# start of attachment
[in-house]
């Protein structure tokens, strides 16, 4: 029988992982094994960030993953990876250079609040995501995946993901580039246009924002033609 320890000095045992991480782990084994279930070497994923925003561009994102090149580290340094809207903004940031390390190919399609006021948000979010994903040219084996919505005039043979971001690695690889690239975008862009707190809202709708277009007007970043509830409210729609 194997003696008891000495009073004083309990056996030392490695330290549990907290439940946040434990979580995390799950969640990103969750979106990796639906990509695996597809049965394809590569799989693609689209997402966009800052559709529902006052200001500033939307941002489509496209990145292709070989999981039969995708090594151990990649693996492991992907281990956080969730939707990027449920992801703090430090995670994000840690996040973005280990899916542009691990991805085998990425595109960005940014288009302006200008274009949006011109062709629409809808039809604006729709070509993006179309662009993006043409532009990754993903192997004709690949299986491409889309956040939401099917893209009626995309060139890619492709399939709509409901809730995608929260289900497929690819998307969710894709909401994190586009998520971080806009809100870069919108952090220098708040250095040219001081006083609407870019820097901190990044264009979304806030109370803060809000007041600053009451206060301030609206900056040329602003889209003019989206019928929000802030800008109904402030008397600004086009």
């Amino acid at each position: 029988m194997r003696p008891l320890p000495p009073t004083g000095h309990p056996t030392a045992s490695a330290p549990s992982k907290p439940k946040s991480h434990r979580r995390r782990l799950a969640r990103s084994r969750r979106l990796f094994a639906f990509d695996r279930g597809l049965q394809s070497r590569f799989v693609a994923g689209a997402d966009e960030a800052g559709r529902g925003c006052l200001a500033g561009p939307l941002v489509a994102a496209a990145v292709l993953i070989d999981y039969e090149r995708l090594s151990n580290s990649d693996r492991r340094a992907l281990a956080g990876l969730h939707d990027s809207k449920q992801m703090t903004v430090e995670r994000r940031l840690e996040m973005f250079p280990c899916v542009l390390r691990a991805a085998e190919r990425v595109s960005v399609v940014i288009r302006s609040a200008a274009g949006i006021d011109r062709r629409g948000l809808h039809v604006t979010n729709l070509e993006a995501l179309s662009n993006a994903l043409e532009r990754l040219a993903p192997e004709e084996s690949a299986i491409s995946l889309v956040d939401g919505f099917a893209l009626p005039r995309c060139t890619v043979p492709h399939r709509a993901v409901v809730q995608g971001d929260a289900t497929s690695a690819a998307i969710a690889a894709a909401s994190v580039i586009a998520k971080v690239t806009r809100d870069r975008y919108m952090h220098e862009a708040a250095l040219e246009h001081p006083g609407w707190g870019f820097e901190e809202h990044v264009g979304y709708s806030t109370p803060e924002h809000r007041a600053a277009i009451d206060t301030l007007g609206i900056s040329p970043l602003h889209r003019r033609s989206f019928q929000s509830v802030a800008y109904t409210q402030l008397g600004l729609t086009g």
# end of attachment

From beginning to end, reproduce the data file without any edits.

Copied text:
[in-house]
């Protein structure tokens, strides 16, 4: 029988992982094994960030993953990876250079609040995501995946993901580039246009924002033609 320890000095045992991480782990084994279930070497994923925003561009994102090149580290340094809207903004940031390390190919399609006021948000979010994903040219084996919505005039043979971001690695690889690239975008862009707190809202709708277009007007970043509830409210729609 194997003696008891000495009073004083309990056996030392490695330290549990907290439940946040434990979580995390799950969640990103969750979106990796639906990509695996597809049965394809590569799989693609689209997402966009800052559709529902006052200001500033939307941002489509496209990145292709070989999981039969995708090594151990990649693996492991992907281990956080969730939707990027449920992801703090430090995670994000840690996040973005280990899916542009691990991805085998990425595109960005940014288009302006200008274009949006011109062709629409809808039809604006729709070509993006179309662009993006043409532009990754993903192997004709690949299986491409889309956040939401099917893209009626995309060139890619492709399939709509409901809730995608929260289900497929690819998307969710894709909401994190586009998520971080806009809100870069919108952090220098708040250095040219001081006083609407870019820097901190990044264009979304806030109370803060809000007041600053009451206060301030609206900056040329602003889209003019989206019928929000802030800008109904402030008397600004086009």
């Amino acid at each position: 029988m194997r003696p008891l320890p000495p009073t004083g000095h309990p056996t030392a045992s490695a330290p549990s992982k907290p439940k946040s991480h434990r979580r995390r782990l799950a969640r990103s084994r969750r979106l990796f094994a639906f990509d695996r279930g597809l049965q394809s070497r590569f799989v693609a994923g689209a997402d966009e960030a800052g559709r529902g925003c006052l200001a500033g561009p939307l941002v489509a994102a496209a990145v292709l993953i070989d999981y039969e090149r995708l090594s151990n580290s990649d693996r492991r340094a992907l281990a956080g990876l969730h939707d990027s809207k449920q992801m703090t903004v430090e995670r994000r940031l840690e996040m973005f250079p280990c899916v542009l390390r691990a991805a085998e190919r990425v595109s960005v399609v940014i288009r302006s609040a200008a274009g949006i006021d011109r062709r629409g948000l809808h039809v604006t979010n729709l070509e993006a995501l179309s662009n993006a994903l043409e532009r990754l040219a993903p192997e004709e084996s690949a299986i491409s995946l889309v956040d939401g919505f099917a893209l009626p005039r995309c060139t890619v043979p492709h399939r709509a993901v409901v809730q995608g971001d929260a289900t497929s690695a690819a998307i969710a690889a894709a909401s994190v580039i586009a998520k971080v690239t806009r809100d870069r975008y919108m952090h220098e862009a708040a250095l040219e246009h001081p006083g609407w707190g870019f820097e901190e809202h990044v264009g979304y709708s806030t109370p803060e924002h809000r007041a600053a277009i009451d206060t301030l007007g609206i900056s040329p970043l602003h889209r003019r033609s989206f019928q929000s509830v802030a800008y109904t409210q402030l008397g600004l729609t086009g």